A few weeks back, I read Agatha Christie’s And Then There Were None for a book club I attend via Skype. One thing that really stood out to me in our discussion was the odd nature of Christie’s dialogue cues. Another group member pointed out how over and over, whenever a character spoke, it was introduced by a clear identification of the person about to speak, and a clear description of how they were about to speak, followed by a colon:
I hardly noticed it at all while I was reading (I read the entire book in a single day so I could attend book club without spoiling the ending for myself), but once my friend pointed it out, it was glaringly obvious how heavily Christie used this technique. A technique that would never make it past an agent, much less an editor, nowadays. It goes against every piece of advice on writing dialogue I’ve ever heard. I’ve been taught over and over that adverbs should be shunned, that speakers seldom need to be identified, that you should never describe how a person says something if you can convey the intonation by the words themselves. This was the exact opposite of that.
And I didn’t even notice. On reflection, I even think it was a wonderful choice for this novel in particular, and now I’m rethinking the wisdom of modern minimalism in dialogue.
First, with so many characters in such a short novel (it’s a hefty number of pages, but the short paragraphs make it an airy piece) with so many moving parts, it’s really helpful to have clear markers of who is speaking and how they’re speaking. When so much is cryptic and hidden, there’s no need to add extra confusion through the style of writing also. I’m sure I would not have been able to read it so quickly if I had to – as I often do when I read too fast – go back and check who said what in a passage with multiple speakers. Not even once did I have a moment of “Oh wait, who went first?” as I usually do when I get caught up and start racing through the text.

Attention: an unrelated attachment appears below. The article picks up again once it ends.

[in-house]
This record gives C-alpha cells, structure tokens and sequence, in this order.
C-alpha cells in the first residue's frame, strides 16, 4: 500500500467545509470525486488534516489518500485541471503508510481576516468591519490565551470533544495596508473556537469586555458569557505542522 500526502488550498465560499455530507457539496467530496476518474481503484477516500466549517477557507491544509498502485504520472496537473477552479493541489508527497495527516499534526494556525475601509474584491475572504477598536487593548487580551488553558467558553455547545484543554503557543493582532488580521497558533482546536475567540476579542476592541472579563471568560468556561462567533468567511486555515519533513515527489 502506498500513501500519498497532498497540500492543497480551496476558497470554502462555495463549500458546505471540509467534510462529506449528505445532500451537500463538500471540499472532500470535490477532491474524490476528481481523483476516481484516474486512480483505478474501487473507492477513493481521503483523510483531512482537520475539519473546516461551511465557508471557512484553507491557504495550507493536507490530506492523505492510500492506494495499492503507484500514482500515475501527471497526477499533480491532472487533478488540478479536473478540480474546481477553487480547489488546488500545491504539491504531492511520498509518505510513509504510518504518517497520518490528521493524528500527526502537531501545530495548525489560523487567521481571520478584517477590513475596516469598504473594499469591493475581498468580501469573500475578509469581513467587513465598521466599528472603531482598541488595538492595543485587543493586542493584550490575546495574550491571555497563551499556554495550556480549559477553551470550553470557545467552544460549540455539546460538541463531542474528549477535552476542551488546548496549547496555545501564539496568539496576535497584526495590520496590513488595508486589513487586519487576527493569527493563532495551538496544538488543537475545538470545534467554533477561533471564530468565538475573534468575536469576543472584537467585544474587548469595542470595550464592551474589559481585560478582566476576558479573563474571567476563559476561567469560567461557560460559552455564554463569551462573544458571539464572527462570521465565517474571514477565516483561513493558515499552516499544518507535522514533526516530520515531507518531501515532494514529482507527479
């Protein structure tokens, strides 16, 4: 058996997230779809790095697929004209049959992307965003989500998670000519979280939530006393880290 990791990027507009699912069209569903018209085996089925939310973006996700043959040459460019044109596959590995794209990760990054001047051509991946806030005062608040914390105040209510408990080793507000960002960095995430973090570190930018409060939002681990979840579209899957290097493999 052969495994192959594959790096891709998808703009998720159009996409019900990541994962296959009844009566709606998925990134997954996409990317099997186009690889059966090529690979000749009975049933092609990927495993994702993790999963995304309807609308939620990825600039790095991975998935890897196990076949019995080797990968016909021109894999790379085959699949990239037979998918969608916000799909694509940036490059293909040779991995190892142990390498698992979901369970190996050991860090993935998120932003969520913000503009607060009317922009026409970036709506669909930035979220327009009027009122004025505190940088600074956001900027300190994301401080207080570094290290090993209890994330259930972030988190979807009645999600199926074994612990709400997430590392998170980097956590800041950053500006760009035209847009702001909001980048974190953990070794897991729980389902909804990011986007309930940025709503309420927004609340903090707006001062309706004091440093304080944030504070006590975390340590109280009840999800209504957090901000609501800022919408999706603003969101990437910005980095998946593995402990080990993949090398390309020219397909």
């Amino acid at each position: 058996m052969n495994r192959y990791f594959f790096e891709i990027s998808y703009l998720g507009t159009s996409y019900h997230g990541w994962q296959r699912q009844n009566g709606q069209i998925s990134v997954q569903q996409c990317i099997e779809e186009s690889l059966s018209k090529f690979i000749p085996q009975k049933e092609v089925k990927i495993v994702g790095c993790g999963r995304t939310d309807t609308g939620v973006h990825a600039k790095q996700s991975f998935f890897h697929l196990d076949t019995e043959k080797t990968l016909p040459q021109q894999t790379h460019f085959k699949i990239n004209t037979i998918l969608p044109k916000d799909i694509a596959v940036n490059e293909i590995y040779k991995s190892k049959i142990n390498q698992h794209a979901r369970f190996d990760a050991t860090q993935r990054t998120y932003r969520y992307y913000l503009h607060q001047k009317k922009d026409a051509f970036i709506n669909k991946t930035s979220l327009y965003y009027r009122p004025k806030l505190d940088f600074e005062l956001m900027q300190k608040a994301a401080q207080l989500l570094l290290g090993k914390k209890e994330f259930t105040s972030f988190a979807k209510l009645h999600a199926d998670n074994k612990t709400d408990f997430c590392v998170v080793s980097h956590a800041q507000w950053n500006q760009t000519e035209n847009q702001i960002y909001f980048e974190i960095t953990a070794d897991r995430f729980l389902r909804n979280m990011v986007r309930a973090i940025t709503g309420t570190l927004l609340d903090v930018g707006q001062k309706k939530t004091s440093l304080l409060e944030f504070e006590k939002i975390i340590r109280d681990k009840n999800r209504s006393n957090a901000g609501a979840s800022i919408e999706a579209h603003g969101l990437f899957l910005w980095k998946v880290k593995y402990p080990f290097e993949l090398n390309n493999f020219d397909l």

Second, it’s an incredibly theatrical way of presenting the action. Another book club member brought up how this style makes it easy to “do the voices” as you read. You know whose voice it is, and what tenor it will take before you start to see the words. In a way, it lets the reader sit back and watch – and enjoy the show. And if you’ve read And Then There Were None, you’ll know just how well that fits the story.
Sometimes I forget that modern writing conventions are just that – conventions. Not laws, not hard and fast perfect duties to which I must, at all times, mold myself, but guidelines that will probably help get better control over my writing, but which still ought to be taken up purposively, and not merely followed to the letter for the sake of nothing. I’m still going to read about the art of writing and work on my craft according to these guidelines, but I won’t forget Agatha Christie and all of her adverbs.
Joelle said triumphantly: